The impact that British and American popular music made on young urban mid-century Peruvians is the album's constant theme.
I've been curious about the Vampisoul releases for years, attracted by their covers, which suggest cut-up magazines or trashy posters, but hadn't listened to one until now. At the sight of them I imagined compilers applying themselves to one old record after another until they found a song that pleased them with its eccentricity. Secret treasures. And although Back to Peru, Vol. II wasn't as unusual as the albums I'd anticipated, it has one of the most appealing traits of an eccentric: that is, it has an independent confidence in its own worth even when the things it loves are not the same as everyone else's.
Western retro compilations of non-English-language music have been coming out in abundance, but Peruvian examples are still rare. I think the last label that engaged with Peruvian urban vernacular music from the 1960s and '70s -- the Vampisoul release covers the years from 1965 to 1975 -- was New York's Barbès Records. Barbès stuck a toe in the water with its 2007 album, Roots of Chicha, progressing from this general compilation to more specific releases with Masters of Chicha: Juaneco Y Su Combo, and founding a modern chicha band of its own, Chicha Libre. Back to Peru, Vol. II has no particular interest in chicha, that musical intersection between international rock and Amerindian tradition, but it casts an eye over the wider Peruvian pop-rock scene of which chichi was a part.
A few of the acts from Vol. I, which appeared in 2005 and took in the decade between 1964 and 1974, have returned with new songs. Zulú is back with "Haces Mal Pobre Chico", Traffic Sound with "The Revolution". But most of the groups are being introduced for the first time, and the number of tracks spread over the two discs has been raised from 22 to 34. Disc one opens with a rock instrumental from Los Juniors, "Tercera Piedra En El Sol", which concludes when the chewing ranginess of the Juniors' guitar vanishes into the blasts of Los Drag's' "Dámelo Mi Nena". The album asserts its variety. "Listen," it implores us --"hear how much was happening in Peru during those years?" A girl group, Monik, harmonises on a cover of Lesley Gore's "Maybe I Know", a powwow thump emerges from Beautiful Days, a shrill psychedelic guitar from Telegraph Avenue; and We All Together lifts "Rock Of All Ages" from the Welsh rock band Badfinger.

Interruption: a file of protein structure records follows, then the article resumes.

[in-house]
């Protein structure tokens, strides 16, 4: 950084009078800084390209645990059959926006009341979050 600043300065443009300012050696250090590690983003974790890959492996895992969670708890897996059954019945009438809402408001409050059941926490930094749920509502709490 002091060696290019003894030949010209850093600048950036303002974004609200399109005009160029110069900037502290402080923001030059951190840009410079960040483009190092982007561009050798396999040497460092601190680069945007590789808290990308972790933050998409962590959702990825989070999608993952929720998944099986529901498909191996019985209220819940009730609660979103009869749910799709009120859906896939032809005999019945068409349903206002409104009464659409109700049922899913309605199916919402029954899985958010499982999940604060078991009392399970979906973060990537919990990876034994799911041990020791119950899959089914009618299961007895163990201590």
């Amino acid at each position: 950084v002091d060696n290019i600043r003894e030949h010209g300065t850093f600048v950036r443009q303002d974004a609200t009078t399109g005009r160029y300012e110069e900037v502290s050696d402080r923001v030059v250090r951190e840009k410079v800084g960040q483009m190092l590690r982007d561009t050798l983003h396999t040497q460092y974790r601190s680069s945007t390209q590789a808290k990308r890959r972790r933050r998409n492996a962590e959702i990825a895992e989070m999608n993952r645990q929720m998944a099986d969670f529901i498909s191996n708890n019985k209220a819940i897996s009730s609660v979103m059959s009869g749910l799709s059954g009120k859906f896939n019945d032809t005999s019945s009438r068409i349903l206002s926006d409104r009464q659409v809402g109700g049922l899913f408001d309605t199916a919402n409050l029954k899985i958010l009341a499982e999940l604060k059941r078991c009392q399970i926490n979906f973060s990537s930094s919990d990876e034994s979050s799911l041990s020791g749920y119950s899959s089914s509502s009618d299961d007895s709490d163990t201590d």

The impact that British and American popular music made on young urban mid-century Peruvians is the album's constant theme. Men sing like the Beatles, guitars buzz like Hendrix, a set of horns crests and jerks into funk. The Latin touches, the flute in Texao's outstanding "Pelea Del Gobernador", the brief appearance of cumbia, are outnumbered. The barking dogs used as punctuation in Los Shain's "Guau Guau A Go-Go" seem to owe their existence to the Etonesque silliness of Swinging London, the prankishness that giggles at its own playful superiority and anticipates no consequences. Convention will not hold it down. It will reject the grey and the dreary. It will punctuate itself with dogs.